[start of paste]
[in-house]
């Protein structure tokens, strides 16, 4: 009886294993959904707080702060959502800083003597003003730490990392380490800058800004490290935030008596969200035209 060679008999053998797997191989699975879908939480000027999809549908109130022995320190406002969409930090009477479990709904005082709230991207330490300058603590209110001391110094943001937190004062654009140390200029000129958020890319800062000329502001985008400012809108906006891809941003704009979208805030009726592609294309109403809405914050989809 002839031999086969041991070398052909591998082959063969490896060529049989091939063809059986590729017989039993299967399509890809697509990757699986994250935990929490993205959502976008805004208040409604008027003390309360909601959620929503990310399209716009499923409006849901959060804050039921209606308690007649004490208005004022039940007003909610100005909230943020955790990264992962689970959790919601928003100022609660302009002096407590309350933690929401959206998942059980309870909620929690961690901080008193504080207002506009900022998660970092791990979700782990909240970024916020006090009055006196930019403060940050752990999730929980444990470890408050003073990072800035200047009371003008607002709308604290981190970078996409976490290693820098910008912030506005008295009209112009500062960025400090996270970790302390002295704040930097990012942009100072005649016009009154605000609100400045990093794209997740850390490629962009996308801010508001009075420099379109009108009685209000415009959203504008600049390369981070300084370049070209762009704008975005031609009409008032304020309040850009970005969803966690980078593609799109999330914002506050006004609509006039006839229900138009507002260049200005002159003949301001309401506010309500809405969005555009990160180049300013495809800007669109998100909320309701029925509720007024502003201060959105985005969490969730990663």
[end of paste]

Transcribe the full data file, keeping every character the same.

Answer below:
[in-house]
């Protein structure tokens, strides 16, 4: 009886294993959904707080702060959502800083003597003003730490990392380490800058800004490290935030008596969200035209 060679008999053998797997191989699975879908939480000027999809549908109130022995320190406002969409930090009477479990709904005082709230991207330490300058603590209110001391110094943001937190004062654009140390200029000129958020890319800062000329502001985008400012809108906006891809941003704009979208805030009726592609294309109403809405914050989809 002839031999086969041991070398052909591998082959063969490896060529049989091939063809059986590729017989039993299967399509890809697509990757699986994250935990929490993205959502976008805004208040409604008027003390309360909601959620929503990310399209716009499923409006849901959060804050039921209606308690007649004490208005004022039940007003909610100005909230943020955790990264992962689970959790919601928003100022609660302009002096407590309350933690929401959206998942059980309870909620929690961690901080008193504080207002506009900022998660970092791990979700782990909240970024916020006090009055006196930019403060940050752990999730929980444990470890408050003073990072800035200047009371003008607002709308604290981190970078996409976490290693820098910008912030506005008295009209112009500062960025400090996270970790302390002295704040930097990012942009100072005649016009009154605000609100400045990093794209997740850390490629962009996308801010508001009075420099379109009108009685209000415009959203504008600049390369981070300084370049070209762009704008975005031609009409008032304020309040850009970005969803966690980078593609799109999330914002506050006004609509006039006839229900138009507002260049200005002159003949301001309401506010309500809405969005555009990160180049300013495809800007669109998100909320309701029925509720007024502003201060959105985005969490969730990663």